Concealed within the curve of Little Beach lies a refurbished boathouse overlooking a long jetty that juts out over the golden sand and blue water of Port Stephens. Here, white walls, white tables, white chairs, white plates, white serviettes ... white clouds and white sand meet blue sky and blue water. It blends into a casually serene dining experience that makes The Bathers Pavilion look like a haughty little shanty by the sea.
Split between two levels, with a restaurant up top and a bar below, Little Beach Boathouse is a hidden gem between the world-class waterways of Nelson Bay and Shoal Bay, where good food and drink is equally matched to outstanding views and easy going vibes.
The bar below is the go for spending a lazy afternoon, sometime between lunch and dinner, where bar snacks and share foods are available. Order a schooner of local beer ($7-$9.5), or a glass of Hunter Valley wine ($7-$40), while you share a plate of pork belly sliders ($18), wonton crisps ($5), and a bowl of rosemary-salted fries ($8) with mates. Or, go solo with some churros drizzled with hot chocolate sauce ($10), and an espresso martini ($16).
The restaurant above is better for a proper lunch or dinner, should you be so inclined. The white-on-white fit-out gives the dining space a clean, fresh and modern look, while retaining the old boatshed's nautical charms; a splash of old navy blue on a wall up the back, and a row of dark timber slats in the ceiling give the room a casual calmness. The wait-staff reflect the friendly, leisurely vibes of the boathouse in their bearing, but the service is as swift as ever.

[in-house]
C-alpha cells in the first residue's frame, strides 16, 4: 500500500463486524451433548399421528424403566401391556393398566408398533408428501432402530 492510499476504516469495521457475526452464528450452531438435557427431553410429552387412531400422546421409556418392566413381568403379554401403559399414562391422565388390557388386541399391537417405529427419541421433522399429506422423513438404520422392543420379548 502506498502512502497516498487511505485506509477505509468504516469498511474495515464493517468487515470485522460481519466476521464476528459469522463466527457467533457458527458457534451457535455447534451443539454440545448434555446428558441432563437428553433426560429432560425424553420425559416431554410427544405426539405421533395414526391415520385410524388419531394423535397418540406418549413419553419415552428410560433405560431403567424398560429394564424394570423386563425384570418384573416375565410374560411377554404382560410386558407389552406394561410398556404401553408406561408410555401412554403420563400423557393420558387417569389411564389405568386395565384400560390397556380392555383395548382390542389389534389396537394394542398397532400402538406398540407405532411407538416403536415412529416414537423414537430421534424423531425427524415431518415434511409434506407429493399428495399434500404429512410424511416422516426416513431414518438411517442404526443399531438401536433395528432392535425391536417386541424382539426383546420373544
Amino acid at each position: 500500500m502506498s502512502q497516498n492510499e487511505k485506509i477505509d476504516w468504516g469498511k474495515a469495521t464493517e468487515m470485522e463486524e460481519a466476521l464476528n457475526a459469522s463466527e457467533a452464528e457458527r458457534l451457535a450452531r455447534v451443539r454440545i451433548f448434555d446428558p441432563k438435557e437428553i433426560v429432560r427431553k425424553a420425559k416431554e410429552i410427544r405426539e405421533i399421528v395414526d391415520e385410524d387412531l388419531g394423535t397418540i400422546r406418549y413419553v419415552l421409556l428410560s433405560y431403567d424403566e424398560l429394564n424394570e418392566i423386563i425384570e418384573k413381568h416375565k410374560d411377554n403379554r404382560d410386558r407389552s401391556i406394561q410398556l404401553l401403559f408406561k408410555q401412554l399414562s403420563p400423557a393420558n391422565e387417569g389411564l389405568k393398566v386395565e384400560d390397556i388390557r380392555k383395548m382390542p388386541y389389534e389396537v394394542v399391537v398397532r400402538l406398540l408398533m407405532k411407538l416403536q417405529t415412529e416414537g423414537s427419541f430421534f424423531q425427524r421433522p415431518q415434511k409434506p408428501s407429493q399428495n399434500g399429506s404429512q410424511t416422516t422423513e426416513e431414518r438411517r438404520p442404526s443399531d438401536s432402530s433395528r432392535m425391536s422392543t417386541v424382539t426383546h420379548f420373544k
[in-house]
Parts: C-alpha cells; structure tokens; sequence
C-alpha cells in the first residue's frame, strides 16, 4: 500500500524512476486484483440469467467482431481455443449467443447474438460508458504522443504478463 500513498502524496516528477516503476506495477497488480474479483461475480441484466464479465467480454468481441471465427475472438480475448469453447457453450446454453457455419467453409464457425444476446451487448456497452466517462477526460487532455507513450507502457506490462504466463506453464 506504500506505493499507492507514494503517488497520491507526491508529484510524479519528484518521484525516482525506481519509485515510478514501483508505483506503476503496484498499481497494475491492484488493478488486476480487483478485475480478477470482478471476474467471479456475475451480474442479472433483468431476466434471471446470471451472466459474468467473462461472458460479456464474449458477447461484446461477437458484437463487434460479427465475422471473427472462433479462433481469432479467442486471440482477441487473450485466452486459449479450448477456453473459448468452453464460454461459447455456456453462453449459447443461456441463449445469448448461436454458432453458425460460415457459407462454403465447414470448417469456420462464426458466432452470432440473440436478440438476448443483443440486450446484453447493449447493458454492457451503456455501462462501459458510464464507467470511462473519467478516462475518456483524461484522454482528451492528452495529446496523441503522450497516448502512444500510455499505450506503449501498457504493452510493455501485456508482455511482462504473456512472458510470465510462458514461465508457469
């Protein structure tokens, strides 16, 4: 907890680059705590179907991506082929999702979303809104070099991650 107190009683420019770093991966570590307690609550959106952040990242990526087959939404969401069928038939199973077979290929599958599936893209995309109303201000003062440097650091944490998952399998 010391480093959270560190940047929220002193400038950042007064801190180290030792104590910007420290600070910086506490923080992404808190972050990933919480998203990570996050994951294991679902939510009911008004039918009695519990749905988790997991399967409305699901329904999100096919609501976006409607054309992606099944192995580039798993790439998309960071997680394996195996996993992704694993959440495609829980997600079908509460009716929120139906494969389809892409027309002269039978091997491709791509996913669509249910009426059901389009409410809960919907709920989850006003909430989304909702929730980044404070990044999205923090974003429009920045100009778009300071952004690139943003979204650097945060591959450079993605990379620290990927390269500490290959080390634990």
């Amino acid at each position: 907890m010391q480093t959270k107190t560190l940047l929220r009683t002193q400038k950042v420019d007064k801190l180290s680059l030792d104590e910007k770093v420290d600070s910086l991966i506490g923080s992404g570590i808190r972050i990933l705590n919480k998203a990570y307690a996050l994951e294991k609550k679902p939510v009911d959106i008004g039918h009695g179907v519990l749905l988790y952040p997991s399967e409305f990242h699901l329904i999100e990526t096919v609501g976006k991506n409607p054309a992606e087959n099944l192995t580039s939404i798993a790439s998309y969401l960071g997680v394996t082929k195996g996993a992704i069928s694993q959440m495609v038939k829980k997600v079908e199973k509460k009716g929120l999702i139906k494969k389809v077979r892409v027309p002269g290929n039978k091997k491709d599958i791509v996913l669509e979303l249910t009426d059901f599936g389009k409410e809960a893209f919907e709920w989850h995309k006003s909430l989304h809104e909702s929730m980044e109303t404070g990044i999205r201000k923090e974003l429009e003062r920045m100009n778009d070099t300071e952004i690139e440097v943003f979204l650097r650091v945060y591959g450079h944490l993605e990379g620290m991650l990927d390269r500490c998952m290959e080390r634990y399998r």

While the lunch food menu doesn't drift too far from the standard meals we know and love about a small-town seaside set-up, there is a distinctly fresh Mediterranean/Asian twist to the fare. Take, for example, a half ($18.5) or dozen ($32) serve of Port Stephen's finest rock oysters. Served natural, with or without, either a yuzu vinaigrette or Japanese shiso dressing. Indeed, the yuzu dressing adds a deft touch of sweet tang to the invigorating sea-spray freshness of these bivalve molluscs.
Meanwhile, the chermoula roasted chicken breast ($33), served with roast pumpkin, Binnorie feta, beetroot puree and rocket, or, the ravioli ($27) - made fresh by local pasta masters Pasta di Porto - brings the distinct flavours of the Med to bear on the Boathouse's tasty cuisine by sea.
Order the 'bowl of shells' and receive a small heap of steamed mussels swimming in a red broth tasting of tomatoes, chilli and chopped herbs. Strands of angel hair chilli give a kick to the meaty mussel flavours soaking in a salted tomato broth flecked with pepper and freshly chopped parsley and chives. Slices of crusty bread add texture and help soak up the briny red sauce. The dish is made that much more delicious with a glass of Tallavera Vermentino ($7.5) white wine.
If you prefer the freshly caught sea-meat of cephalopods, cooked to tender al-dente perfection, you can't go past the often maligned and over-looked salt and pepper squid, here served with tangy pickled fennel, super crunchy fries and a somewhat wanting garden salad ($26). Still, the rest of the plate is a pure pleasure to ingest, as you look out beyond the azure blue of the bay.
A cold, frosty glass of Murray's Whale Ale ($7.5) completes the scene and the day is officially declared happy.
- What: Little Beach Boathouse (Restaurant)
- Where: 4 Victoria Parade, Nelson Bay
- Owner: Alicia and Luke Cameron, Charlie Culver and Ben Wade.
- Drinks: Top local beer and wine, cider, clever cocktails, spirits and soft drinks
- Hours: Tues-Sat 12pm-2pm (lunch), 5pm-9pm (dinner), Sun 11:30am-2:30pm (lunch)
- Vegetarian: Yes
- Bottom Line: $80 for two for lunch (incl. drinks)
- Wheelchair Access: Yes
- Do Try: Port Stephens rock oysters, bowl of shells